Africa|Energy|Eskom|generation|Installation|Paper|PROJECT|Projects|Renewable Energy|Renewable-Energy|Resources|SECURITY|Solar|Storage|Technology
Africa|Energy|Eskom|generation|Installation|Paper|PROJECT|Projects|Renewable Energy|Renewable-Energy|Resources|SECURITY|Solar|Storage|Technology

Solar PV body questions technology costs and build limits in draft IRP

26th March 2024

By: Terence Creamer

Creamer Media Editor


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The South African Photovoltaic Industry Association (SAPVIA) questions both the cost assumptions used for the technology in the draft Integrated Resource Plan 2023 (IRP 2023), as well as the 900 MW yearly build limit placed on distributed solar in its formal submission to the department.

SAPVIA’s response, which was submitted ahead of the March 23 deadline for public comments, states that the technology cost assumptions for solar PV have been inaccurately estimated for Horizon 1 to 2030 (The draff IRP 2023 also includes Horizon 2 from 2030 to 2050).

The association, which has more than 800 members from across the solar value chain,  also argues that the input cost assumptions for all renewable energy generation technologies appear higher than international benchmarks.

“Resultantly, the modelling outcomes in Horizon 1 contain less renewable generation capacity compared to the previous IRP iterations and less than benchmark studies and comparative modelling,” SAPVIA states, arguing that these  assumptions should be amended to reflect costs associated with public and private projects already procured domestically.

The absence of technology learning rates and cost decreases is also highlighted, including expected significant cost decreases for battery storage.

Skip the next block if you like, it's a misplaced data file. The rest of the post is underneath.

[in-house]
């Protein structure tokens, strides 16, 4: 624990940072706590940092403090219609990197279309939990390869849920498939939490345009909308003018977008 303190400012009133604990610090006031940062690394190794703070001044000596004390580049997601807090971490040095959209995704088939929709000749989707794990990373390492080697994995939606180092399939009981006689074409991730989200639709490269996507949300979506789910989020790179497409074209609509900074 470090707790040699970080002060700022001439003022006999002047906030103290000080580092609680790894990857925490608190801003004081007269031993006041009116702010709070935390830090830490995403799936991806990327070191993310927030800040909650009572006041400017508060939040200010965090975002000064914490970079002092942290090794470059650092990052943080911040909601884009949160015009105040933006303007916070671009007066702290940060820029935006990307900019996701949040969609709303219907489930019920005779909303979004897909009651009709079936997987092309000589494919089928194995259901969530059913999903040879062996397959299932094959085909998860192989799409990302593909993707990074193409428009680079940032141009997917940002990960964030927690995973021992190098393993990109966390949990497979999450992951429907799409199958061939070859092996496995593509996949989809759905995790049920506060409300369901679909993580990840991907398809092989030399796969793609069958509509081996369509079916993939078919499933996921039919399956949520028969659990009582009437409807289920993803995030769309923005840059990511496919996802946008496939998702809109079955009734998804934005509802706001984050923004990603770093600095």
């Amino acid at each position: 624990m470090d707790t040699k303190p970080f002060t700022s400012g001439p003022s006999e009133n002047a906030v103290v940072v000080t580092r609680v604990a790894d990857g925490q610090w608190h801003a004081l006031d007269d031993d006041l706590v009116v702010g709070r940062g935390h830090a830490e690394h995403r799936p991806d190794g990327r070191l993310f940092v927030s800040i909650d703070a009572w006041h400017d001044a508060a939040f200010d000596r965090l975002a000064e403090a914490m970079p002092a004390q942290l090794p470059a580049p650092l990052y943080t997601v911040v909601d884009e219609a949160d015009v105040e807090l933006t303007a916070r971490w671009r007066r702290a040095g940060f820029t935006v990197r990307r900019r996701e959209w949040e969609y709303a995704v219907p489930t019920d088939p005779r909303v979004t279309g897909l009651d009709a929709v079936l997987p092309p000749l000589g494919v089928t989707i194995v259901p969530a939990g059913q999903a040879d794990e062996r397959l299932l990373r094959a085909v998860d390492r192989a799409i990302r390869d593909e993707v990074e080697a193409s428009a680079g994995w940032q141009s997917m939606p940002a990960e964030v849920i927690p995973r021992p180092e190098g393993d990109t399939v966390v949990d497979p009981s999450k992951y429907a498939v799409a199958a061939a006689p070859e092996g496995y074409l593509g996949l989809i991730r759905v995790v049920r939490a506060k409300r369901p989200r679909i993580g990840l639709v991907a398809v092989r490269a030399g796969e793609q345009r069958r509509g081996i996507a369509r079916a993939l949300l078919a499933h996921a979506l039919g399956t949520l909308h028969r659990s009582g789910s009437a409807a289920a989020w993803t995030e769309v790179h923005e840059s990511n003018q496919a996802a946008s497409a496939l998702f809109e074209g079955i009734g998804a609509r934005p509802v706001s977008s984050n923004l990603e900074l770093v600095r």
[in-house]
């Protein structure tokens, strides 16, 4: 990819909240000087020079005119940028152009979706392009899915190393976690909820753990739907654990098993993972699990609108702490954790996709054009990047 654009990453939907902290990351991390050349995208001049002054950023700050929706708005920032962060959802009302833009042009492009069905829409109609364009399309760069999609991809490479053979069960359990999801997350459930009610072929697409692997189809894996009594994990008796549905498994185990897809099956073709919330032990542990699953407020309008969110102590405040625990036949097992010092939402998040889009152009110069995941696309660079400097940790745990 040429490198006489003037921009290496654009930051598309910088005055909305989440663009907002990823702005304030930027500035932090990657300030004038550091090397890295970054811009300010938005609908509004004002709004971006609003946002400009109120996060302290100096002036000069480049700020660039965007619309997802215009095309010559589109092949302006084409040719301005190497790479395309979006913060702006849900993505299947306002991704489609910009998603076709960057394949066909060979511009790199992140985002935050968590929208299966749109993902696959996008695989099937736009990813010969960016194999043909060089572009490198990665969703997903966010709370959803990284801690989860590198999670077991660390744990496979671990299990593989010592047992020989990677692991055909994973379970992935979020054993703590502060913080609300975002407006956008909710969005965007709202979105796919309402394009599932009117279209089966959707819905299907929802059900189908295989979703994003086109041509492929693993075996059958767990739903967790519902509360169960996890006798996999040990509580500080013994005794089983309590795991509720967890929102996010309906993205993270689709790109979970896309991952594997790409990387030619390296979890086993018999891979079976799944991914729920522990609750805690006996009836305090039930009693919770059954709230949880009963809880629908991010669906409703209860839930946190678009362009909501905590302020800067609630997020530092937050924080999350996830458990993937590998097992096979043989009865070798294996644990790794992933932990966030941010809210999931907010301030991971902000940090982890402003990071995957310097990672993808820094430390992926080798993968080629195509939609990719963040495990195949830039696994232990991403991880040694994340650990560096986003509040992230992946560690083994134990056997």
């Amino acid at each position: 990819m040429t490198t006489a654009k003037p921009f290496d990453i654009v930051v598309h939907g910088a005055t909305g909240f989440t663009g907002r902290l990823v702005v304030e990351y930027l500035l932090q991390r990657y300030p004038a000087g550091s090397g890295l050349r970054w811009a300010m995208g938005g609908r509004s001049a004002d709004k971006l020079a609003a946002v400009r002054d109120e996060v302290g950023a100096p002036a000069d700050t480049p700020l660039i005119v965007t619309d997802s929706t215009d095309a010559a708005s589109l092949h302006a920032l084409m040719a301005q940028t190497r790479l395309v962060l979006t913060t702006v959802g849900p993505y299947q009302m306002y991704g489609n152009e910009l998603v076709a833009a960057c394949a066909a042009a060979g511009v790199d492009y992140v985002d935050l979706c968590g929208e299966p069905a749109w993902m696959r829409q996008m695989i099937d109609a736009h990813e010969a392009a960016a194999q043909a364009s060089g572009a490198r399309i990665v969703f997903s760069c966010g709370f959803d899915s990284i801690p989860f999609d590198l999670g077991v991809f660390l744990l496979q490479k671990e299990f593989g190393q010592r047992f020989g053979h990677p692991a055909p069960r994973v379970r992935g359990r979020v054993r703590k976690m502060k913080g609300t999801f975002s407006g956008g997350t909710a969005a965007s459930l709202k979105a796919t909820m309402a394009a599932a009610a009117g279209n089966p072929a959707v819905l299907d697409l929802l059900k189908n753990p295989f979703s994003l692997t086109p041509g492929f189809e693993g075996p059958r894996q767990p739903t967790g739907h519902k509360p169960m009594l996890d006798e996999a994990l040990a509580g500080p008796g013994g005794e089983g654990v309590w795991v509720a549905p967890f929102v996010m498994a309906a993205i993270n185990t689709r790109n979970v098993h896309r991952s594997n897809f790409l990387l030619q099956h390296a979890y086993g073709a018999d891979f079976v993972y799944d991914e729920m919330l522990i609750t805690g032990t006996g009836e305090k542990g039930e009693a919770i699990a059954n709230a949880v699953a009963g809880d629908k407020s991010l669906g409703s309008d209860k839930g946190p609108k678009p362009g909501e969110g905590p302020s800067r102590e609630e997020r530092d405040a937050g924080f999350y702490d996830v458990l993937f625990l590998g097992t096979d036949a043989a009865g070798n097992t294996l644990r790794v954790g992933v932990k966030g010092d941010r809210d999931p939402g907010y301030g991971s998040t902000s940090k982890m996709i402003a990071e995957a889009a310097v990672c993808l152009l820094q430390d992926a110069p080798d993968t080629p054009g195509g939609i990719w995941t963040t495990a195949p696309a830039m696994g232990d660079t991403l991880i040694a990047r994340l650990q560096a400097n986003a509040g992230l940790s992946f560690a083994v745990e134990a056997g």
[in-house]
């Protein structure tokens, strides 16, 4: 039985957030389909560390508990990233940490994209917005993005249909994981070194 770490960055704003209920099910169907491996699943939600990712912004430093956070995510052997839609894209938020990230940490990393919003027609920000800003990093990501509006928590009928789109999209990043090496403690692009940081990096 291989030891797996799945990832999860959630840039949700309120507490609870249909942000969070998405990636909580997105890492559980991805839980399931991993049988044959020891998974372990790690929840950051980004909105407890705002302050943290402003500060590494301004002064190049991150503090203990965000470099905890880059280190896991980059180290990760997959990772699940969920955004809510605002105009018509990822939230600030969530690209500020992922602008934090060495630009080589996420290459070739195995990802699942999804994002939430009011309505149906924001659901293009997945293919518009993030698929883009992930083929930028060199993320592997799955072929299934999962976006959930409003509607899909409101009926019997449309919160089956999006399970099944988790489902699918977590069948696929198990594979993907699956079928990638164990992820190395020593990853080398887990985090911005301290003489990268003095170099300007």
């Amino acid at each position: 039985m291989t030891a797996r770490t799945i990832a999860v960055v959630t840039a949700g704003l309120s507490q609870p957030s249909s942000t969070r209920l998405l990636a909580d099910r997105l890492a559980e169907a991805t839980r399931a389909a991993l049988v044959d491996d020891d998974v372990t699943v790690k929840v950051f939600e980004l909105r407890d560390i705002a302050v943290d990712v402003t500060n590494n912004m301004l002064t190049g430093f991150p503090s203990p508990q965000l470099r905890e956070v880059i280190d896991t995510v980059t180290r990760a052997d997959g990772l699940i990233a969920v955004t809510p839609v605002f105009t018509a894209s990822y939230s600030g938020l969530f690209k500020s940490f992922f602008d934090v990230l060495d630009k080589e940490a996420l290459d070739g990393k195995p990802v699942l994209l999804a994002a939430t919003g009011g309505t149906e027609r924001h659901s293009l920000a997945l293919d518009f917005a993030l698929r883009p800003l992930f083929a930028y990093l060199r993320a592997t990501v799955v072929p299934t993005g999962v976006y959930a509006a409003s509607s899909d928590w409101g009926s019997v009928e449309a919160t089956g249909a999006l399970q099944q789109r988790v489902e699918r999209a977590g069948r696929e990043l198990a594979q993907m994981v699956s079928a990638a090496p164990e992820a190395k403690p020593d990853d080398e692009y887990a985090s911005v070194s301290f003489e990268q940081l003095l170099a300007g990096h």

SAPVIA, thus, recommends, that the department undertakes revised modelling with updated technology costing to develop a least-cost reference case against which later policy adjustments can be made.

The organisation has also urged the Department of Mineral Resources and Energy to clarify the rationale for placing a 900 MW yearly build limit on distributed solar, describing the rationale for the limit as “unclear”.

It highlights that the 900 MW constraint does not reflect Eskom data showing that 2 352 MW of private solar PV was installed from February 2023 to February 2024. Likewise, it does not align with the 384 solar PV project registrations with the regulator last year for a total capacity of 2 738 MW, or the SAPVIA Installed Capacity Dashboard, which recorded additions of 1 203 MW in the first quarter of 2023 alone.

CEO Dr Rethabile Melamu notes that there is already a mismatch between the prevailing IRP 2019 and solar PV installation rates and that there is likely to be even greater divergence should the draft IRP 2023 become the official plan.

While SAPVIA supports the splitting of the IRP into two horizon’s, it highlights that Horizon 1 does not adequately address loadshedding, which should be a primary objective.

“The updated IRP 2023 must indicate a stronger urgency towards energy security and a firm plan to eliminate loadshedding in Horizon 1.”

The comment document also points to a misalignment between the draft IRP 2023 and other government policy and recent industry development, including reforms under way in the electricity supply industry (ESI).

SAPVIA argues that, for effective implementation, the IRP should be calibrated with other policies, including the National Development Plan, Eskom’s Transmission Development Plan, the South African Renewable Energy Masterplan and the Electric Vehicles White Paper, as well as new electricity and climate legislation.

“Alignment between the IRP and the changing ESI landscape brought about by market reform in South Africa is crucial for policy certainty.

“Both are key enabling factors for private sector participation in the generation and, eventually, in the transmission and distribution industries,” SAPVIA argues.

Melamu indicates that SAPVIA is ready to collaborate with government in finalising the IRP 2023 either through additional consultations, or through structures such as the National Economic Development and Labour Council.

Edited by Creamer Media Reporter



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